Key features of the cohort are summarized in Table3. The cohort was mostly composed of senior people, and 10% of them were undergoing hemodialysis when taking vancomycin injections. Regarding medicines taken by the patients, they were standardized into Anatomical Therapeutic Chemical Classification (ATC) of which the first level contains fourteen main anatomical and pharmacological groups. For example, the ATC code with the first level being “C” tells that the drug acts on cardiovascular system. In Table 3, the number of times medicines on the cardiovascular system dispensed means the number of dispensed records with ATC codes’ first level being “C.” Regarding latest lab tests, they refer to the latest lab tests done prior to vancomycin injections. These lab tests could be the ones immediately before the injections in the same visits, or could be the ones in much earlier visits. The missing rate of latest lab tests indicates that the patient has not performed those lab tests were not performed on patient in the past 1 year.


TABLE 3. Descriptive statistics of the study cohort.

Model Development and Performance

To develop the machine learning models, we performed feature selection to select the most relevant features while maximizing the model performance (Fu and Lin, 2015). We started from 106 features, which included patients’ demographics, lab test history, diagnosis history, medication history, and the current clinical treatment. The feature selection process was done by repeatedly removing the features which are not important or not contributing to model performance, until the features in the final models are all important in prediction. Finally, we reduced to 15 features in the initial dose model and 16 features in the subsequent dose model (Figures 4A,B). Regarding the initial dose model, consistent with the PK model, weight, age, serum creatinine, creatinine clearance level, continuous infusion vancomycin clearance, and hemodialysis play important roles in prediction. Besides, our model shows that medication on the cardiovascular system, alimentary tract/metabolism, and blood forming organs also help in prediction.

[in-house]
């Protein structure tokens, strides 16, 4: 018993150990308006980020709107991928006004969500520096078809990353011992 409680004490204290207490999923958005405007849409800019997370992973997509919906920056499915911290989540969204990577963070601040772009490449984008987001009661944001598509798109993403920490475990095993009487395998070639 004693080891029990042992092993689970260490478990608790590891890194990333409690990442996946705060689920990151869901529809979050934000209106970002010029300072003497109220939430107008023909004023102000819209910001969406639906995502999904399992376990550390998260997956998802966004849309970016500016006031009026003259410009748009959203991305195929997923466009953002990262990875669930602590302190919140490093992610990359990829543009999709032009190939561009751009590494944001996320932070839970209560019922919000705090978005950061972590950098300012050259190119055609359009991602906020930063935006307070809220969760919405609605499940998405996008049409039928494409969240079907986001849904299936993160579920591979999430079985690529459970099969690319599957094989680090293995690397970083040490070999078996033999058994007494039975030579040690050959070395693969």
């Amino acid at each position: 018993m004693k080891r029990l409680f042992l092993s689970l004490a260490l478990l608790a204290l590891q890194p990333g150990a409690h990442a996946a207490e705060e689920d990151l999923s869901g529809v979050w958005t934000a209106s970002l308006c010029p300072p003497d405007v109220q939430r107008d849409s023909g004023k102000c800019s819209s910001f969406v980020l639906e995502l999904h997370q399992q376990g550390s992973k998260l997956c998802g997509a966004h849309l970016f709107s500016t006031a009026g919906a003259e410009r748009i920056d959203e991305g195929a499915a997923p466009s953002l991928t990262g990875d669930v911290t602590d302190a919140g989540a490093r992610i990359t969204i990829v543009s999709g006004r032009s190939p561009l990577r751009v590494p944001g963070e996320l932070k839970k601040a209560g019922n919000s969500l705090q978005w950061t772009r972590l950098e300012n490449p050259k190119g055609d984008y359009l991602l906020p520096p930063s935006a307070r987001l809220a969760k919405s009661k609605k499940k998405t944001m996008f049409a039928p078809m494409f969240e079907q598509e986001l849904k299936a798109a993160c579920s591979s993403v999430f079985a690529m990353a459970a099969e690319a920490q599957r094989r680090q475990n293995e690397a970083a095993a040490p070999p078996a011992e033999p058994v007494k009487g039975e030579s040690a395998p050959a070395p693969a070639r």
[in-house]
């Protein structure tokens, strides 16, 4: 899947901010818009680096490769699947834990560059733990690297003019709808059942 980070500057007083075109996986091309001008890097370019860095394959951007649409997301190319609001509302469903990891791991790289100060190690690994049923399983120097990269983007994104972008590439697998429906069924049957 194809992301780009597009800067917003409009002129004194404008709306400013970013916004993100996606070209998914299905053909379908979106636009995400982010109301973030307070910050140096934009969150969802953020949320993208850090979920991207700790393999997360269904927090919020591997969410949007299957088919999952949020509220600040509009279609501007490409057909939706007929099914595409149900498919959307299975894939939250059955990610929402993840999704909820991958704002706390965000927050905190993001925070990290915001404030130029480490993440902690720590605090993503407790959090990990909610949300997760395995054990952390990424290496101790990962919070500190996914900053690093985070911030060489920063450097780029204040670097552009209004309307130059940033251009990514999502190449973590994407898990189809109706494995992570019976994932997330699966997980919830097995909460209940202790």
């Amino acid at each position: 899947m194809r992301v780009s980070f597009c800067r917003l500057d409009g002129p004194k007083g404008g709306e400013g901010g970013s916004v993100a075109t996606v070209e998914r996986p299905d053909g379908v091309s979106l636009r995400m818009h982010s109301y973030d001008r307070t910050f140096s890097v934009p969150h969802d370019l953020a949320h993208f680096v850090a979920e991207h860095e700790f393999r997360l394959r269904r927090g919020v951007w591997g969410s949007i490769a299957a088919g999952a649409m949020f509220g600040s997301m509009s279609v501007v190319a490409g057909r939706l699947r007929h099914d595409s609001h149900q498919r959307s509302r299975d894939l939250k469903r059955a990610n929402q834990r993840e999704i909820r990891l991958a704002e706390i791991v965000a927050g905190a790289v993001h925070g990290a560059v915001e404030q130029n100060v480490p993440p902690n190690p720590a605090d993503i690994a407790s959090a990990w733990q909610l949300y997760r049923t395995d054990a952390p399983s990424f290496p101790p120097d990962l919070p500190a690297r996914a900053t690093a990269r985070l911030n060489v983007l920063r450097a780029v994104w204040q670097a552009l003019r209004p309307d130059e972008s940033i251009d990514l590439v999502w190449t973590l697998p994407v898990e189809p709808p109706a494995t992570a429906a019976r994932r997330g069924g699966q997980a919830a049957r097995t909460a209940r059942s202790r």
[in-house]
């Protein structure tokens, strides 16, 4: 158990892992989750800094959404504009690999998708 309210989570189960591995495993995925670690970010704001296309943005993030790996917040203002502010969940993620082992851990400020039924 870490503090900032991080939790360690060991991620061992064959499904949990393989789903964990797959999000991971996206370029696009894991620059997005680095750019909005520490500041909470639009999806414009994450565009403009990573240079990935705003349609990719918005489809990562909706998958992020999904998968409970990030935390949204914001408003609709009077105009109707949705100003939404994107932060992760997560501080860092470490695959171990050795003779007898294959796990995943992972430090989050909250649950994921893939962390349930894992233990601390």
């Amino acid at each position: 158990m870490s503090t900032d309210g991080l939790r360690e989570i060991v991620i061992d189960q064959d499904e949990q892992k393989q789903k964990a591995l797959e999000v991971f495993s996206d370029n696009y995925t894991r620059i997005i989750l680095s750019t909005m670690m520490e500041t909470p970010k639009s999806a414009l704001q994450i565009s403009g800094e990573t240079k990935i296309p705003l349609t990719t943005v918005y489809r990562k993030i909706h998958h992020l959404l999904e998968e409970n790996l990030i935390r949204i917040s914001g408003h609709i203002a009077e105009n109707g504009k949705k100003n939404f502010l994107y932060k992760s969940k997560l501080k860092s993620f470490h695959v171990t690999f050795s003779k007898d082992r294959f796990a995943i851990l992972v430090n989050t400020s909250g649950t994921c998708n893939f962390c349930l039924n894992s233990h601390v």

FIGURE 4. Feature importance and feature impact of vancomycin injection models. (A) Feature importance of the initial dose model. (B) Feature importance of the subsequent dose model. (C) SHAP result of the initial dose model. (D) SHAP result of the subsequent dose model.

During cohort generation, we applied filters to filter out the records to ensure we used a relatively clean cohort. However, data from excluded records may still be useful as derived features to improve the model performance. We therefore used two approaches to derive historical features (such as “vanco. test last time” and “daily dose last time”) used in the model training: one was features derived from the original dataset without applying the cohort exclusion criteria, the other was features derived from the filtered dataset after applying the cohort exclusion criteria, and the features derived were named accordingly by adding “w/time filter” (original dataset) and “w/o time filter” (filtered dataset). Our initial dose model had utilized, if any, the information on injection without filters in prediction. Our subsequent dose model used the history on both injections—with and without filters—and both vancomycin lab tests—with and without filters—in prediction. It showed that the historical sequence of injections and vancomycin lab tests could greatly improve the prediction power (PAR increased 21.7%).